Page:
Where do you go when you’ve explored a galaxy far, far away? Agatha Christie-land, apparently.
At least, this is what Rian "The Last Jedi" Johnson did after exiting the "Star Wars" universe. Much in the manner, coincidentally, the original "Star Wars" trilogy paid homage to Akira Kurosawa’s samurai epics, "Knives Out" puts a 2019 coat of paint (read: there are cellphones now and this thing is set in America) on the cozy British mystery that Christie made one of the major subgenres of its era.
There’s a stately manor with a dead body. There are dozen or so suspects, all of whom are connected to the victim in some manner. And there is an eccentric private detective who somehow puts together the pieces of an insanely over-complicated mystery.
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"Knives Out," which screened at Fantastic Fest earlier this year and hit theaters Nov. 27, is not quite new territory for Johnson. His terrific 2005 debut, "Brick," transposed impossibly hard-boiled dialogue onto a high school mystery, making for a genuinely surreal experience. "Knives Out" is a much more straightforward experience. Except for the plot, which is just bonkers-knotty.
Incredibly successful mystery writer Harlan Thrombey (Christopher Plummer, who does "old, rich, white crank" as well as anyone alive) lives in a massive mansion. His heirs — bone-dry Linda (Jamie Lee Curtis), hard-working Walt (Michael Shannon, playing the most normal dude he’s essayed in some time) and Joni (Toni Collette, still the actual best) — have gathered for their father’s 85th trip around the sun. The next day, he is discovered with his throat slit. Other suspects include Linda’s husband, Richard (Don Johnson); Harlan’s kind nurse, Marta (Ana de Armas); and Harlan's grandson, the smug but charming Ransom (Chris Evans, in precisely the sort of part he would have played for a decade had his role as Captain America not intervened).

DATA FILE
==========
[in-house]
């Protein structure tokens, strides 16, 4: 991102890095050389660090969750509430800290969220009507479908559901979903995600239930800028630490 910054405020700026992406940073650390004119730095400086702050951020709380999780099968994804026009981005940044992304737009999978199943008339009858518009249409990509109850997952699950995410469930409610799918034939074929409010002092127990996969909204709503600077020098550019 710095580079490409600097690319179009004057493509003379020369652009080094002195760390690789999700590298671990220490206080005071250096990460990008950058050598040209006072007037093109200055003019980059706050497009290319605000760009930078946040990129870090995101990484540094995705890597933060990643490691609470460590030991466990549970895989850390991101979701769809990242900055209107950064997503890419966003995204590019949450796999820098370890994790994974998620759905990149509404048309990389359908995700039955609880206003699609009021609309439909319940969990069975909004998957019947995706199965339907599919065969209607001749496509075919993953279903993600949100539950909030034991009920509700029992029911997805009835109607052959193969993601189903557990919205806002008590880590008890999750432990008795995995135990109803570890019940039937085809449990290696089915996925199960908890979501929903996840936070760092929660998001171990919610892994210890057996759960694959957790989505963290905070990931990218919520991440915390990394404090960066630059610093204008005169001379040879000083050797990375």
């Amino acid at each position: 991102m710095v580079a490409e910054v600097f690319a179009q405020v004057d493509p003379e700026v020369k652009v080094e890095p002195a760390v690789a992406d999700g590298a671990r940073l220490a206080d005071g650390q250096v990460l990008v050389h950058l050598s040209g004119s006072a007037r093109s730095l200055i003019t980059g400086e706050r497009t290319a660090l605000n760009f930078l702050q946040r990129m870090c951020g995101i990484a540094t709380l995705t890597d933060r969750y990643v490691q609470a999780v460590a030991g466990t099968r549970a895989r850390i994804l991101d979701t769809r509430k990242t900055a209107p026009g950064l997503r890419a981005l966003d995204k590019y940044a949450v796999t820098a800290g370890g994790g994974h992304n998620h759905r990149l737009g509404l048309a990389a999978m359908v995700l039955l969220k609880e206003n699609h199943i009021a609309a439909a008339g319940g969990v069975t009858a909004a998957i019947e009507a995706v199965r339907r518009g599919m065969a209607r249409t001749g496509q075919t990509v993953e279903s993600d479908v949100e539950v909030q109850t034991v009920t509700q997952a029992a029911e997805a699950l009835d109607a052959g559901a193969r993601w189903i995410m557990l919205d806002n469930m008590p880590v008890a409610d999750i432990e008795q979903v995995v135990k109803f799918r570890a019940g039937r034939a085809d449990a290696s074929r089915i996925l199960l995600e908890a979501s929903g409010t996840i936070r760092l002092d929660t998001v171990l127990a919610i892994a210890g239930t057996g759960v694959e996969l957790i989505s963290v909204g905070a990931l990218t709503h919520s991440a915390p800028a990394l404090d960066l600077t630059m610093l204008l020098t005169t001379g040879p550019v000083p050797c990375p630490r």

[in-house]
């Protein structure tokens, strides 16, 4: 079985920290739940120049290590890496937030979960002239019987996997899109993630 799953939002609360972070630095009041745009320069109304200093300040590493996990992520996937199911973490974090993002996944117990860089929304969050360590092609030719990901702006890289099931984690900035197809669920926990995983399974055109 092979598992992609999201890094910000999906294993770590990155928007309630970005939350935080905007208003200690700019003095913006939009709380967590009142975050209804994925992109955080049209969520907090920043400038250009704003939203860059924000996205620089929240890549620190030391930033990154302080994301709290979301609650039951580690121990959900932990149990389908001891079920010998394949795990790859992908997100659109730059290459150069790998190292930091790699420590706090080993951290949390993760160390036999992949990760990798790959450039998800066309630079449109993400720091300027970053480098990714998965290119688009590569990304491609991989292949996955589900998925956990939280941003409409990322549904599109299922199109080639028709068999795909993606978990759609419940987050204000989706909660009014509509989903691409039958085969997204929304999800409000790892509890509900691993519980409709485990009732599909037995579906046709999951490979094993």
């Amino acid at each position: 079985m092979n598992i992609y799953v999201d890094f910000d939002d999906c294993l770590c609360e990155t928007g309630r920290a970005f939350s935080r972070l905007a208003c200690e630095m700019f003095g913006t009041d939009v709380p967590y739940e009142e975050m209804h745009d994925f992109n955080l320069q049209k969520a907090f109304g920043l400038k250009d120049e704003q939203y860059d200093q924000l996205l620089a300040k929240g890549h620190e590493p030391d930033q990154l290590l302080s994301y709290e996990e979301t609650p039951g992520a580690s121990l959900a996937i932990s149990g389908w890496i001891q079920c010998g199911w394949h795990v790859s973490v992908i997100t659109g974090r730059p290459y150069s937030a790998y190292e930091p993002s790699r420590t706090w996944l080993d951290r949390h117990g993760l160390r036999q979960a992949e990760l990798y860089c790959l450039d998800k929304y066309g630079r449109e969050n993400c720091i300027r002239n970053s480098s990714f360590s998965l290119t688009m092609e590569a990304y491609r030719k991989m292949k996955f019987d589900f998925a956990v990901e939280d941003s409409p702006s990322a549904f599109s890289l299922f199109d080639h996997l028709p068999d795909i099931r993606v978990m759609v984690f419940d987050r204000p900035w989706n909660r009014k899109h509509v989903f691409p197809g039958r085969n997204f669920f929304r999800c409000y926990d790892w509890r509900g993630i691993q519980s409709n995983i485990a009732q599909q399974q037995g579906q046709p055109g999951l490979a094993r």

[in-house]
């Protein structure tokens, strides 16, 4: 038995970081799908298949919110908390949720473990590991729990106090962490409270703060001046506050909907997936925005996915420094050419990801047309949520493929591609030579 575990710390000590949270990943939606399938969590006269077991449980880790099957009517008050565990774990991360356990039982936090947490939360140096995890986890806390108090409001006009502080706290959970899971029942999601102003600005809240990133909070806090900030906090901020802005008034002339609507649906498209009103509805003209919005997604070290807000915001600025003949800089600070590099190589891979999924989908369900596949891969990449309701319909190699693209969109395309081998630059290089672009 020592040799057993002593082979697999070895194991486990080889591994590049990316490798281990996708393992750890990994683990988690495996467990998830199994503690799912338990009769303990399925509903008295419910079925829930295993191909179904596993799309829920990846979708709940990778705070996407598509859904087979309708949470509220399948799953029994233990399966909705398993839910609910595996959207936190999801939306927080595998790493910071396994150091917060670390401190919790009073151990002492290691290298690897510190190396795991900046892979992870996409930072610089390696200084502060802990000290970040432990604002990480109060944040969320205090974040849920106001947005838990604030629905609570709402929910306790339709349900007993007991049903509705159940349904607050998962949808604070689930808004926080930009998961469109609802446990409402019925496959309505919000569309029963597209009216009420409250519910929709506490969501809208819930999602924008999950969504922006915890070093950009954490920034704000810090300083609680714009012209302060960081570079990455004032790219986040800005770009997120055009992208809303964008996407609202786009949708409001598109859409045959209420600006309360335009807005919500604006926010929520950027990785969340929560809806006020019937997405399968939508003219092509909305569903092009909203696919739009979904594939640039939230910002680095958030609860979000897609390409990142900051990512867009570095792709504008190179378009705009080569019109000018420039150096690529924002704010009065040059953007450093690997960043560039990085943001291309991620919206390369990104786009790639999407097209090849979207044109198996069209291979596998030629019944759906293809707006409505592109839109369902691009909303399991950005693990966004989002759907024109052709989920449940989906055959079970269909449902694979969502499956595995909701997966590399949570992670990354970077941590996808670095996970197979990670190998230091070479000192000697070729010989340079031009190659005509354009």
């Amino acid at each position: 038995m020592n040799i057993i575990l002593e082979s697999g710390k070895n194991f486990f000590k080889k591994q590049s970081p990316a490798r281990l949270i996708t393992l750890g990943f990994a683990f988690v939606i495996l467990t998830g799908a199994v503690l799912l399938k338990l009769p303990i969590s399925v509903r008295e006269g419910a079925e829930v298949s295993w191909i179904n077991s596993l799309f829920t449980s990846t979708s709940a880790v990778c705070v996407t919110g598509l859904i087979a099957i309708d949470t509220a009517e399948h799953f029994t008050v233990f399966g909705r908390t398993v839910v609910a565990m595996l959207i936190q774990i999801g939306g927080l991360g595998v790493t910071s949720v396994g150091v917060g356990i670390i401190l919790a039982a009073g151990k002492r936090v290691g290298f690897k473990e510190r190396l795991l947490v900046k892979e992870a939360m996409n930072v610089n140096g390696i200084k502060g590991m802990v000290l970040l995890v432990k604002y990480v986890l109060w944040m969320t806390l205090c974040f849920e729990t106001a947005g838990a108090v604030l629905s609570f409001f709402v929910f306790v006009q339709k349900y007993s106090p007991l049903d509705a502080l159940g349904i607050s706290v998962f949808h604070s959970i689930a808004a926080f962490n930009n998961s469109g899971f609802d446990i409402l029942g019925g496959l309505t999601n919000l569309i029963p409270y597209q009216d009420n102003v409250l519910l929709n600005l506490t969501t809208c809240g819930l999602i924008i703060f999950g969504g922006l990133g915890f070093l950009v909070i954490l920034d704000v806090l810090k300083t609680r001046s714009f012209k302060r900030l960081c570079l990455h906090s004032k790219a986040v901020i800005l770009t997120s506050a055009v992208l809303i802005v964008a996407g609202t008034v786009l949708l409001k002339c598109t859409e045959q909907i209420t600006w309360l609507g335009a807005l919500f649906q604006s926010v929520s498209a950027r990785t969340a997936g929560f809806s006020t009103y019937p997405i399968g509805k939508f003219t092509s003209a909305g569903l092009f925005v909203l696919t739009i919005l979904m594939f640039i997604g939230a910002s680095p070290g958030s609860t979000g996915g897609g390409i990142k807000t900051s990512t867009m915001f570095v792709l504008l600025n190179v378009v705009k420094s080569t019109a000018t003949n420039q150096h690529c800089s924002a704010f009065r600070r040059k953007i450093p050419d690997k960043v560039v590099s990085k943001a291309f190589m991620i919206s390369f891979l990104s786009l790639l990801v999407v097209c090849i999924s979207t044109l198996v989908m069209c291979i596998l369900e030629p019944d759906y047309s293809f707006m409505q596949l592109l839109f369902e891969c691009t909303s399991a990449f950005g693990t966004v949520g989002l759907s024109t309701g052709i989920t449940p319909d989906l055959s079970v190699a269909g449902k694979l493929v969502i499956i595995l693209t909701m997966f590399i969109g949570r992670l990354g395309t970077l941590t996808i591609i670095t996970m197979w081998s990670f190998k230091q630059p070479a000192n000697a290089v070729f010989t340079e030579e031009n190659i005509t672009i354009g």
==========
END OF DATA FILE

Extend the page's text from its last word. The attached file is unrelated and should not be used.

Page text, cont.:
The cops show up (straight-faced Lakeith Stanfield and a goofy Noah Segan), as does the aforementioned eccentric P.I. named Benoit "Benny" Blanc (Daniel "James Bond" Craig, sporting a Southern accent so awful it’s played for laughs — what I wouldn’t give to see Stanfield and Craig trade roles).
The whole thing chugs along nicely, if never quite as dynamically as you might want, making for a movie genuinely funny here and there, mercilessly yet gently self-aware. (Pointing out tropes is often Stanfield’s job: "This guy practically lived on a Clue board," and, "That was the dumbest car chase ever," for example).
Johnson knows we are living in an era of rich, old-money (or old-money-acting) idiots taking very prominent roles in the public consciousness, and, like the more modern HBO show "Succession," "Knives Out" presents a family that thinks they are clever because they are rich. The cast similarly knows they are playing over-the-top doofs, and few people have looked happier on screen than Evans, now free from the burden of superhero pictures to explore his inner jerk-face.
Similarly crucial to the goofy cheer on display is production designer David Crank, who is probably in Oscar territory for the way he executes the family mansion.
Is "Knives Out" a perfect antidote to the cinematic doldrums? Not entirely. Its commentary about wealth and the America that rich white people do not want isn’t as smart as it thinks it is. (If you are in the mood for fake Christie stories about old wealth versus modernity, Robert Altman’s "Gosford Park," written by Julian "Downton Abbey" Fellowes, is excellent and about 10 times better acted.)
But moment to moment, "Knives Out" is a blast, a mystery confection of good-not-great breeding.